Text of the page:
11 Communication Rules Every Couple Should Follow in Their Relationship
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You can save or withdraw money from your bank account.
Save your criticism and deposit your compliments.
It’s essential to have more deposits (in the form of praise, kindness, expressions of approval) than withdrawals (in the form of criticism).
There’s a difference between seeking the truth versus automatically getting defensive.
When an argument arises, you should both work from the position of 'what can we do to move our shared life forward?’ instead of investing energy into showing why one point of view is correct and the other one is not.
If you’re wrong, don’t shy away or hope it just goes away.
Take responsibility for your actions, be sincere, and work to make the other person feel accounted for and reassured that you’ll behave better next time.
While there are plenty of situations where closed-ended questions are appropriate, couples who consistently communicate with open-ended questions, to spark “big talk,” show that they have a sincere interest in their partners and want to create closeness.
Even if there are many big things bothering you, bring up a maximum of only one per conversation.
If you ignore this vital rule, you will overwhelm the other person, and they will have a tendency to emotionally shut down.
When you're engaged in a high-stakes conversation, listen to what your partner is saying, without interrupting until he or she is finished. Then, and only then, carefully formulate your response.
An argument from the past should stay in the past.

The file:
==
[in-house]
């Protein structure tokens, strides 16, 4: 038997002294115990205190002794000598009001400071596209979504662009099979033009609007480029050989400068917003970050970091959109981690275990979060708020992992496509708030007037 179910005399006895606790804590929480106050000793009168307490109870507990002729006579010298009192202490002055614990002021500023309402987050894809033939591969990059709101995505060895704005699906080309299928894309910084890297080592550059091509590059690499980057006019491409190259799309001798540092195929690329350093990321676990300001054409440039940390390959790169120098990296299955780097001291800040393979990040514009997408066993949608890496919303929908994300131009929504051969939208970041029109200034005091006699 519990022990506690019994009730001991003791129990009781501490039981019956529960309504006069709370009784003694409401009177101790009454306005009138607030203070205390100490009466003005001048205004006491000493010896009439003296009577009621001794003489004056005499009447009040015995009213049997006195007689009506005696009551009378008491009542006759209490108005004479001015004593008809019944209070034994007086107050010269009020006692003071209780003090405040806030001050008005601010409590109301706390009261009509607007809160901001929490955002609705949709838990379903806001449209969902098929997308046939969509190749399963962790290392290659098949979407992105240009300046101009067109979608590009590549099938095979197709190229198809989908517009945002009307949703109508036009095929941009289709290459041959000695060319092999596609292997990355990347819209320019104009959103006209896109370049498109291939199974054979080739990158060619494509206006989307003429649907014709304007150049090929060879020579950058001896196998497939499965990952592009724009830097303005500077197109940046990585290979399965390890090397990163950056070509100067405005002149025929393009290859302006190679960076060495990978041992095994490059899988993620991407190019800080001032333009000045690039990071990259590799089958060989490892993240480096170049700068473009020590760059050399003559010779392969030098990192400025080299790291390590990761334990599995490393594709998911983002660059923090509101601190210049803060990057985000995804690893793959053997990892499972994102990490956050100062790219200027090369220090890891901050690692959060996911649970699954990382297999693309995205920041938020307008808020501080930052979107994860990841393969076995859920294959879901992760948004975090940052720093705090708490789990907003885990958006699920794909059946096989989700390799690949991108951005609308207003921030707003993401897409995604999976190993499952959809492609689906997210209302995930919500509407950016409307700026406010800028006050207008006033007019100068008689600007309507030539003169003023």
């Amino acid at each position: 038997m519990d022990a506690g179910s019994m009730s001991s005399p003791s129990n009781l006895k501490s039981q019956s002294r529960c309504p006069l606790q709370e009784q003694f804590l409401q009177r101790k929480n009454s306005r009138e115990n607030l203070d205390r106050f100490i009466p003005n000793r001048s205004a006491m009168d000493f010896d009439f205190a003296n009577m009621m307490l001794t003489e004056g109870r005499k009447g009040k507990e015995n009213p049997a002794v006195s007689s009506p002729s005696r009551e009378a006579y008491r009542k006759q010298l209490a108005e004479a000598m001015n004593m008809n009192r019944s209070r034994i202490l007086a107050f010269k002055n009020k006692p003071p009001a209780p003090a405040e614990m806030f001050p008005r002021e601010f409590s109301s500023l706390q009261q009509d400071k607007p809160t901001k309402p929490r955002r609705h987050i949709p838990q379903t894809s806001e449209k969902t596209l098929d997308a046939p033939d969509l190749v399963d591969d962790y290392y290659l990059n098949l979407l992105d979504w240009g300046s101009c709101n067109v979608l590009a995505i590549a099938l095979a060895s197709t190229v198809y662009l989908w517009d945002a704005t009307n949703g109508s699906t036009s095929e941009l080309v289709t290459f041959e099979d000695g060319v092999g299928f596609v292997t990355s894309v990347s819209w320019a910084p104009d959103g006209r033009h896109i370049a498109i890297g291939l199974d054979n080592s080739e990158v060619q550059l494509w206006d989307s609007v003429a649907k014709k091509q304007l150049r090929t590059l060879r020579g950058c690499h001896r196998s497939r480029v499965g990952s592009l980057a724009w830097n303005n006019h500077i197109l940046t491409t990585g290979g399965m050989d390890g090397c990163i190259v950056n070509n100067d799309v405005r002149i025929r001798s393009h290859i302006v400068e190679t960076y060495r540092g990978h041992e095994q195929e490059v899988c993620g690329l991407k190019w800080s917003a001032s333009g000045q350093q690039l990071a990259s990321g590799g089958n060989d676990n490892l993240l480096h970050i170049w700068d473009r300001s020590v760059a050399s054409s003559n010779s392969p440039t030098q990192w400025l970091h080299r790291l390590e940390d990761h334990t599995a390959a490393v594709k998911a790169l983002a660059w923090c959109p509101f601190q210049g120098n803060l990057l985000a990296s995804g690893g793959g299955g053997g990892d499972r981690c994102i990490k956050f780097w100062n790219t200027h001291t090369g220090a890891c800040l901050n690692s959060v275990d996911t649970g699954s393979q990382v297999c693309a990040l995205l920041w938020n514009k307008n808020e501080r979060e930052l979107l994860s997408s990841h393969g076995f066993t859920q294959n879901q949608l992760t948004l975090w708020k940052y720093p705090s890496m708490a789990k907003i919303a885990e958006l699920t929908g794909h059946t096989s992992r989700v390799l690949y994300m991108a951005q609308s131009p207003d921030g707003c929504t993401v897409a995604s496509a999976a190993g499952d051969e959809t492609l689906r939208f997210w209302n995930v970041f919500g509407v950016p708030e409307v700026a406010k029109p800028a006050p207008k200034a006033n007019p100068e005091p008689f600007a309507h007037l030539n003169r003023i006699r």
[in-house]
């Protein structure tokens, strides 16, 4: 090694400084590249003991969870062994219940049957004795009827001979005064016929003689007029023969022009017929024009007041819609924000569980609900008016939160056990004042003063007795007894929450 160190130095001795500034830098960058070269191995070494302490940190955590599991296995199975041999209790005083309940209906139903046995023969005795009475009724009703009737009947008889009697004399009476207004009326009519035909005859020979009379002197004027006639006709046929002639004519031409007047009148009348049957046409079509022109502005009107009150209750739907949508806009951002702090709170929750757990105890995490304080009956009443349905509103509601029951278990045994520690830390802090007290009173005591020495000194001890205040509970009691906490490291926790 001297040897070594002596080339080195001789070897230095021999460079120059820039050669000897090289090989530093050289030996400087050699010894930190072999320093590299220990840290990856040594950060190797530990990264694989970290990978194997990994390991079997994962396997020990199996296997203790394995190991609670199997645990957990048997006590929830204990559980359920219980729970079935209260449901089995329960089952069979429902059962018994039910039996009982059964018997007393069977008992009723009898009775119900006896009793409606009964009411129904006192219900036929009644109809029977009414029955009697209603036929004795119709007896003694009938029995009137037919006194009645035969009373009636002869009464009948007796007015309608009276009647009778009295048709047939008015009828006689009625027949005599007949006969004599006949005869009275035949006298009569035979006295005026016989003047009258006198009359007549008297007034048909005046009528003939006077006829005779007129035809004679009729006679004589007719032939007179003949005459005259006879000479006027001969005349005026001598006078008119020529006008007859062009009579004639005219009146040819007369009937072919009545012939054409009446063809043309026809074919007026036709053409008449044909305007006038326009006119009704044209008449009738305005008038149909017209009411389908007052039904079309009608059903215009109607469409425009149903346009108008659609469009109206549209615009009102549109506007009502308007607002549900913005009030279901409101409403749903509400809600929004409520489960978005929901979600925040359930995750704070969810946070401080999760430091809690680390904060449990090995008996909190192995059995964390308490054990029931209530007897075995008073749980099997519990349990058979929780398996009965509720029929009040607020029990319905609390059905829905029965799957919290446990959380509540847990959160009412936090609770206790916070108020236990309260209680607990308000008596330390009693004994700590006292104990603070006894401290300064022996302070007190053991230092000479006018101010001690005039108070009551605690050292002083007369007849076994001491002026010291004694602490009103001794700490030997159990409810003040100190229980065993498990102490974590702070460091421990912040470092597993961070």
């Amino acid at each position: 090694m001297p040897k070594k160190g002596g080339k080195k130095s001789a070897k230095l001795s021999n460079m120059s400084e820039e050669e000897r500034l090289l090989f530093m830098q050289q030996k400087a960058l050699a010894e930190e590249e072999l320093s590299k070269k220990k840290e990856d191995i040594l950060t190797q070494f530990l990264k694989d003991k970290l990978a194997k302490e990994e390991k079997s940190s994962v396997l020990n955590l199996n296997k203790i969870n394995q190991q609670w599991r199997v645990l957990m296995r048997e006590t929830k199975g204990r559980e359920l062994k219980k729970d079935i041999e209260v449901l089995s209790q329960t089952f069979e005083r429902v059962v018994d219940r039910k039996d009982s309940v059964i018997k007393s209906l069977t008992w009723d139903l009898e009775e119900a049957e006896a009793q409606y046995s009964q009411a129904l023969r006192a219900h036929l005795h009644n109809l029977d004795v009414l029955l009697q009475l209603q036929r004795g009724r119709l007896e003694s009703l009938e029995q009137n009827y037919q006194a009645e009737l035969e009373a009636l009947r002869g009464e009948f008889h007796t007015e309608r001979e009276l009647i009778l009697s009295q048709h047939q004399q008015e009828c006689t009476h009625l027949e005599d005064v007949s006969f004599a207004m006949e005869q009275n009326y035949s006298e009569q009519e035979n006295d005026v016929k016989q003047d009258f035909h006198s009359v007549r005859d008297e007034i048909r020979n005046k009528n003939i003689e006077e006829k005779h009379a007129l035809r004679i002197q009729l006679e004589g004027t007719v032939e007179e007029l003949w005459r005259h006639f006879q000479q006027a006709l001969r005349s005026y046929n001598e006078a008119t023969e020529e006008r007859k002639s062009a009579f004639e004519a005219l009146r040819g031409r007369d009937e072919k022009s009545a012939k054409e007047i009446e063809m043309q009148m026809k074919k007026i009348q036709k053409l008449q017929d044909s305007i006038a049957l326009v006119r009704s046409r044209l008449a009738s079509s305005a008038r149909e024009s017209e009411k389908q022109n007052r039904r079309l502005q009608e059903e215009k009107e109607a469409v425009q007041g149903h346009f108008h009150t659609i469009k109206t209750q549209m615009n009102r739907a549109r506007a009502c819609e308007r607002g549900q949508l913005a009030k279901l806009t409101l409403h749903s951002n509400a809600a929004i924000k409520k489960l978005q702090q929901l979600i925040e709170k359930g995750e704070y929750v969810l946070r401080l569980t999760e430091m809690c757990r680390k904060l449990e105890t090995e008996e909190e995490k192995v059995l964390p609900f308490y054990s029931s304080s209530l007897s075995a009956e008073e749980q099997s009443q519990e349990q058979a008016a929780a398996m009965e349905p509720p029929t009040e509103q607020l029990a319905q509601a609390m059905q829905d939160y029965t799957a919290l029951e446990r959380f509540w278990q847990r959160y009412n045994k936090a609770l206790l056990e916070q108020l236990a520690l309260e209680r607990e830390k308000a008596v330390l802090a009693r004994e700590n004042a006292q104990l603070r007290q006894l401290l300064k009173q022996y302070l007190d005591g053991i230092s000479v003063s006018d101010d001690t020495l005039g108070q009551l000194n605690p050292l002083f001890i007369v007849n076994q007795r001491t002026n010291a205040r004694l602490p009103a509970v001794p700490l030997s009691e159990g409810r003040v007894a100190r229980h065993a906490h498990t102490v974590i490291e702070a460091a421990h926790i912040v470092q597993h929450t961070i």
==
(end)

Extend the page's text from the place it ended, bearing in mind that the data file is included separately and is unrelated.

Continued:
Arguments will happen, but they need to be fully dealt with, and then forgotten about and never brought up again, for a couple to move forward daily with a fresh slate.
If it doesn’t seem like the right moment to express yourself, hold onto your feelings, and bring them up at a time when you’re in a calm space, and you can both properly address them with care and rationality.
Accusations such as “you always…” or “you never…” drain the flavor out of a relationship, making your partner feel like a zero.
Use criticism with pin-point accuracy and avoid the collateral damage that comes from the sweeping generalizations.
Instead of telling others how awful they are, using ‘I statements’ expresses your own feelings and needs, especially related to the topic that is dividing you.
This creates a peaceful resolution based on meeting each other’s needs.
When you’re feeling uneasy around your partner, don’t assume your cues are acknowledged without verbally expressing them.
Great couples communicate well, without getting upset with each other for “messing up” by not understanding what’s going on in the head. If they are upset, they’ll openly say so, to resolve and move on.
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